Israel, Lebanon sign maritime border pact in rare diplomatic feat

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Israel, Lebanon sign maritime border pact in rare diplomatic feat

On Thursday, October 27, Israeli and Lebanese leaders signed a historic maritime boundary agreement negotiated by the United States, marking the end of decades of antagonism and paving the way for offshore energy exploration.

Lebanese President Michel Aoun signed a document approving the arrangement in Baada, followed by Israeli Prime Minister Yair Lapid’s signing in Jerusalem, with a handover ceremony scheduled for the UN peacekeeping camp in Naqoura along the border.

Lapid lauded the agreement as a “tremendous accomplishment,” and Lebanese negotiator Elias Bou Saab stated that it signified the beginning of “a new era” between the two parties, who are technically still at war.

The pact eliminates a possible cause of tension between Israel and Hezbollah, the Iranian-backed Lebanese militia, and could help alleviate Lebanon’s economic woes.

Amos Hochstein, the US envoy who mediated the discussion and spoke with Nabih Berri, the speaker of the Lebanese parliament, told reporters he expects the agreement will withstand leadership changes in both countries.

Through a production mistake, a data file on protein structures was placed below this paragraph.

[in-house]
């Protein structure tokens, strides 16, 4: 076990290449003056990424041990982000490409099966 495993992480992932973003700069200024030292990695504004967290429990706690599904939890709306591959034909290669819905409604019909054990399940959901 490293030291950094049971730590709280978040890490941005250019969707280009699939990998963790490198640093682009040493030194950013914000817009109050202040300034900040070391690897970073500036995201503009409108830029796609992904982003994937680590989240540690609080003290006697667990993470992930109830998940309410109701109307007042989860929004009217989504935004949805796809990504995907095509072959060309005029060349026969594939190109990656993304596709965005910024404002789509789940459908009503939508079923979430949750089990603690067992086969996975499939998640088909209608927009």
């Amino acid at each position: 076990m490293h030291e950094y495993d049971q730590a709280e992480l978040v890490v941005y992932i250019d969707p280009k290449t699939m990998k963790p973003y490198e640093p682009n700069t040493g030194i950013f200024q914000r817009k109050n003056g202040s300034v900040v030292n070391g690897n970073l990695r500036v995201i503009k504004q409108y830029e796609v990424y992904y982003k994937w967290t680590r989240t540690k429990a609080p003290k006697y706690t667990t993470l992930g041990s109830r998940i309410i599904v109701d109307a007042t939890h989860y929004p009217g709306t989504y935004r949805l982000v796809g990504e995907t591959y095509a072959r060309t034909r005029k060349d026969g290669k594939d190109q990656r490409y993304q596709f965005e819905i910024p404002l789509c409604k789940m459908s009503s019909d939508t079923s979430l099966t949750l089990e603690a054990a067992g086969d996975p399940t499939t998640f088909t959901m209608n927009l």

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Hochstein spoke to both the approaching Israeli elections on November 1 and the expiration of Aoun’s term on October 31, stating that the pact should be maintained “regardless of who is elected as the new president of Lebanon in the near future.”

An offshore energy discovery, while insufficient to fix Lebanon’s severe economic challenges on its own, would be a tremendous windfall, delivering desperately needed foreign money and perhaps one day reducing debilitating blackouts.

While both Lebanon and Israel have expressed delight with the peaceful resolution of a conflict, the likelihood of a larger diplomatic breakthrough appears doubtful.

“We are familiar with the Abraham Accords. Today, a new age has begun. It might be the Amos Hochstein agreement,” Saab remarked, alluding to the 2020 normalization of relations between Israel, the United Arab Emirates, and Bahrain arranged by the United States.

In remarks aired to his cabinet, Lapid stated, “It is not every day that an enemy country recognizes Israel in a written accord before the international community.”

Aoun has asserted, however, that a settlement will normalize relations between the two states.

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